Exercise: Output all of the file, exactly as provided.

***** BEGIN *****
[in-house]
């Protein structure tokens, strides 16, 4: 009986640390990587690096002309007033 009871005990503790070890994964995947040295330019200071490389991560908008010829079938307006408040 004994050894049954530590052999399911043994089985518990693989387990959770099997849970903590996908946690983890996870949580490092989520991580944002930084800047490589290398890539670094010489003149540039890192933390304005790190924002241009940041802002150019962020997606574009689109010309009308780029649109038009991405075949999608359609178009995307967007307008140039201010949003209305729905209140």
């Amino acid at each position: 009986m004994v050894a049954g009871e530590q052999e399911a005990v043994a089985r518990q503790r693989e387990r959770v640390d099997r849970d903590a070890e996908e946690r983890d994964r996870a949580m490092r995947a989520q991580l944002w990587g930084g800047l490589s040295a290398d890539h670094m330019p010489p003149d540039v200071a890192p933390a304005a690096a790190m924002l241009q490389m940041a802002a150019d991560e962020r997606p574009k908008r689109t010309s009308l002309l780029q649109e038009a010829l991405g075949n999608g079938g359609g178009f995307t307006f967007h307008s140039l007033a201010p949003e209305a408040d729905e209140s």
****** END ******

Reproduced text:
[in-house]
């Protein structure tokens, strides 16, 4: 009986640390990587690096002309007033 009871005990503790070890994964995947040295330019200071490389991560908008010829079938307006408040 004994050894049954530590052999399911043994089985518990693989387990959770099997849970903590996908946690983890996870949580490092989520991580944002930084800047490589290398890539670094010489003149540039890192933390304005790190924002241009940041802002150019962020997606574009689109010309009308780029649109038009991405075949999608359609178009995307967007307008140039201010949003209305729905209140």
């Amino acid at each position: 009986m004994v050894a049954g009871e530590q052999e399911a005990v043994a089985r518990q503790r693989e387990r959770v640390d099997r849970d903590a070890e996908e946690r983890d994964r996870a949580m490092r995947a989520q991580l944002w990587g930084g800047l490589s040295a290398d890539h670094m330019p010489p003149d540039v200071a890192p933390a304005a690096a790190m924002l241009q490389m940041a802002a150019d991560e962020r997606p574009k908008r689109t010309s009308l002309l780029q649109e038009a010829l991405g075949n999608g079938g359609g178009f995307t307006f967007h307008s140039l007033a201010p949003e209305a408040d729905e209140s």